Senate majority leader for 15 years during a period of 
     political and social turmoil that enveloped a civil 
     revolution, an assassinated president, a war he opposed and 
     the first presidential resignation. He retired in 1976 and 
     then served as ambassador to Japan for 11 years.
       Francis Bardanouve, a Democratic state representative for 
     37 years, recalled Mansfield's quite demeanor during that 
     time. ``He was a calm leader; he gave confidence to the 
     people that government was in good hands.''
       Gov. Judy Martz, who ordered U.S. and Montana flags at all 
     public buildings flown at half staff until sunset Saturday, 
     called Mansfield a rare find for humanity.
       ``There are very few people who have or will walk this 
     earth like Senator Mike Mansfield,'' the Republican said. 
     ``He served as an example throughout Montana, the nation and 
     the world through his work ethic and dedication to service.
       ``I am sure that he has now rejoined his beloved wife, 
     Maureen,'' Martz added, referring to Mansfield's wife, who 
     died Sept. 20 last year.
       Donna Metcalf, whose husband Lee served in the Senate with 
     Mansfield for 16 years, recalled Mansfield as a gentle giant.
       ``He was a very kindly and considerate person who never 
     forgot where he came from,'' she said.
       She first met Mansfield when he was a popular instructor at 
     the University of Montana and grew to be good friends with 
     the Mansfields during the time the two men served together. 
     ``They made good partners for Montana,'' she said.
       Pat Williams, who was a Montana congressman for 18 years 
     until retiring in 1996, said Mansfield's integrity set him 
       ``Mansfield, as our senator, he brought honor not pork to 
     Montana,'' the Democrat said. ``He did things his way and 
     believed that if Montanans didn't like it--as they didn't on 
     his position and votes on gun control--that they'd bring him 
     home at the next election. But, of course, we never did.''
       Kelly Addy, a Billings attorney, former legislator and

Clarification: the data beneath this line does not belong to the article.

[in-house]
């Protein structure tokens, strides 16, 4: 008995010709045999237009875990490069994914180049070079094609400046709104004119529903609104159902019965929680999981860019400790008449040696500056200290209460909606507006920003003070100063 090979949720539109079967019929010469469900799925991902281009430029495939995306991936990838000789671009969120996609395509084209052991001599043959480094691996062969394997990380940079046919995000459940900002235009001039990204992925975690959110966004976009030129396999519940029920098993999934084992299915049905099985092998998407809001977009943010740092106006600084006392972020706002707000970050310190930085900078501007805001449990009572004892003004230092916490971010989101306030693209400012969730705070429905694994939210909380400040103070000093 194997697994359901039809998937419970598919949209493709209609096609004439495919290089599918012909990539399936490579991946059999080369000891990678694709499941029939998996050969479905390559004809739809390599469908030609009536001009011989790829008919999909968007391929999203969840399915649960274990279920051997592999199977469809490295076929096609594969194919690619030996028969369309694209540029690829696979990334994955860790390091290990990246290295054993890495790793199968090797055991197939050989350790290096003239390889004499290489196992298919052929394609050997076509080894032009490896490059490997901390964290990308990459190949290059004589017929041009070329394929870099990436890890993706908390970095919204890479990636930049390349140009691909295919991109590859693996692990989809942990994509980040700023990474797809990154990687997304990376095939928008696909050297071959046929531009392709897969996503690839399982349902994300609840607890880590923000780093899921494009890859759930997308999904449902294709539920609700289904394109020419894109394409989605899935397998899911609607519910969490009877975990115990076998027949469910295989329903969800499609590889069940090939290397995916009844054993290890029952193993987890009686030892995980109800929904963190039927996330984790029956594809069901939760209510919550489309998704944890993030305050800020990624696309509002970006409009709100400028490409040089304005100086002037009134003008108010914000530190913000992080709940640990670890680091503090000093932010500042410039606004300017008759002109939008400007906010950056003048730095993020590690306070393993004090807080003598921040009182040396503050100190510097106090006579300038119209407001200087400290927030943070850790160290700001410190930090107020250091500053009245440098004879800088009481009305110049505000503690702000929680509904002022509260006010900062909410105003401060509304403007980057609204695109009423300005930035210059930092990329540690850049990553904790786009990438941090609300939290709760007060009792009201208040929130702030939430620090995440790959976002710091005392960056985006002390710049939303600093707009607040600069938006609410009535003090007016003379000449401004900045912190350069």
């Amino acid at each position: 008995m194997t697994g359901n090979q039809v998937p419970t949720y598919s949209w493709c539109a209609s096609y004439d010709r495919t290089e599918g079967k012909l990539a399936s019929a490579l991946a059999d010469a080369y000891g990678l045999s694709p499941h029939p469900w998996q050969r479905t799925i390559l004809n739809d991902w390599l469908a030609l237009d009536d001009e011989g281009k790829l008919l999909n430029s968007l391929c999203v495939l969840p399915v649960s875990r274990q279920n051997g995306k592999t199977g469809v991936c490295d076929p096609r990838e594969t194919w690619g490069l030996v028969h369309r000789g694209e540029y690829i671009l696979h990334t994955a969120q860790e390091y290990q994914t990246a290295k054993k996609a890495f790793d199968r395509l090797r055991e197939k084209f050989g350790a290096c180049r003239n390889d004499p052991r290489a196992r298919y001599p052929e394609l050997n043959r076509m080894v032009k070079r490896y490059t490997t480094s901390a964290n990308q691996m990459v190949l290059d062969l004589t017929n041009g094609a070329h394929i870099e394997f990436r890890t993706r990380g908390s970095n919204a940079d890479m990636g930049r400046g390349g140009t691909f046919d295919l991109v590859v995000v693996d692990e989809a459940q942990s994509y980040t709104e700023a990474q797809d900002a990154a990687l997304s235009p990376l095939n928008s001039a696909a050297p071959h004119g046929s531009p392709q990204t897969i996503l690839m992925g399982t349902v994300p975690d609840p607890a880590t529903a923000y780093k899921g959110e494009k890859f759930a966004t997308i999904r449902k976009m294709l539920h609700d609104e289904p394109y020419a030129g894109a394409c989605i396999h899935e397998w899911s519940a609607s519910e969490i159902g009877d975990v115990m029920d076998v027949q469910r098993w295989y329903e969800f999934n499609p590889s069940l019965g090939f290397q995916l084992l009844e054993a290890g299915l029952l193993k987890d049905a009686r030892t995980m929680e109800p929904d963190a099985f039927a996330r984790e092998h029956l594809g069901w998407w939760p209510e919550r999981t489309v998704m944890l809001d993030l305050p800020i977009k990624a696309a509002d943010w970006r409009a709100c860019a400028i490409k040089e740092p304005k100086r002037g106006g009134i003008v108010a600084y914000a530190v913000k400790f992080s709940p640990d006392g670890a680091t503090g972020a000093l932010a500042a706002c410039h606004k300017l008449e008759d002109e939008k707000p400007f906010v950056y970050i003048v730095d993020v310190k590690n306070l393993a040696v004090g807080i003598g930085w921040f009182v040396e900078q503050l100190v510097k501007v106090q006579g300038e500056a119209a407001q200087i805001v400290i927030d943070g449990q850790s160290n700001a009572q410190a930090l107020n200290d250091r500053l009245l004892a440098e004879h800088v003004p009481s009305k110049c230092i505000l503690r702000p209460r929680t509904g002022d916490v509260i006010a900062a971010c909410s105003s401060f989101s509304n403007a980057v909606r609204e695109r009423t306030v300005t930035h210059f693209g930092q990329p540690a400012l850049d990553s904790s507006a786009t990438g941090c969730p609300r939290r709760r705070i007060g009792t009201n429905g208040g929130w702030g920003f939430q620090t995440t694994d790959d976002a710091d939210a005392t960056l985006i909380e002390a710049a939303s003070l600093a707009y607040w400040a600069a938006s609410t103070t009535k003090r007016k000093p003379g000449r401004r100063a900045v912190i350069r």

staffer for Mansfield in 1974, described the senator as 
     extremely humble and mindful of his modest beginnings in the 
     Butte mines.
       ``He knew who he was,'' Addy said. ``He knew he came from 
     nothing. He knew everything had been given to him. He had no 
     quarrel with anybody.''
       He said he learned a valuable lesson from Mansfield. ``You 
     can't be anything more than who you are, but if you're 
     willing to be that, it can be quite something. He was able to 
     accept himself and, therefore, he was able to accept 
       Former Gov. Stan Stephens called Mansfield ``probably the 
     most distinguished Montanan in the history of public 
       Mansfield was revered by members of both political parties 
     because of his nonpartisan character, the Republican said. 
     ``He was a very kind and considerate man. He never looked at 
     people or issues as political threats.
       ``He has made Montana proud,'' Stephens said.
       George McGovern, a U.S. Senator from South Dakota during 
     all but one of Mansfield's years in the Senate, praised his 
     former colleague as an ``example to all of us in the world of 
       ``Always a humble and dedicated public servant for the 
     people of Montana, he became a superb majority leader of the 
     U.S. Senate and a brilliant diplomat in the Far East,'' said 
     McGovern, who was in Missoula where his wife is hospitalized.
       Schwinden said a defining memory he has of Mansfield was 
     his campaign visits to Wolf Point, Schwinden's home town. 
     Dozens of people in the small community would turn out on 
     short notice to see the popular Senator.
       ``If there was a stage, he loved to sit on the stage with 
     his legs crossed,'' Schwinden said. ``He never lectured. He 
     just visited with his constituency.''
       The attitude is what defined Mansfield and made him a man 
     of few words, recalled former Secretary of State Mike Cooney.
       ``He listened. It wasn't that what he had to say was the 
     most important,'' Cooney said. ``He understood that if you 
     could sit and listen to people, you could learn a lot more 
     than if you sat there yacking.
       Gov. Tom Judge, who was governor from 1973 to 1981,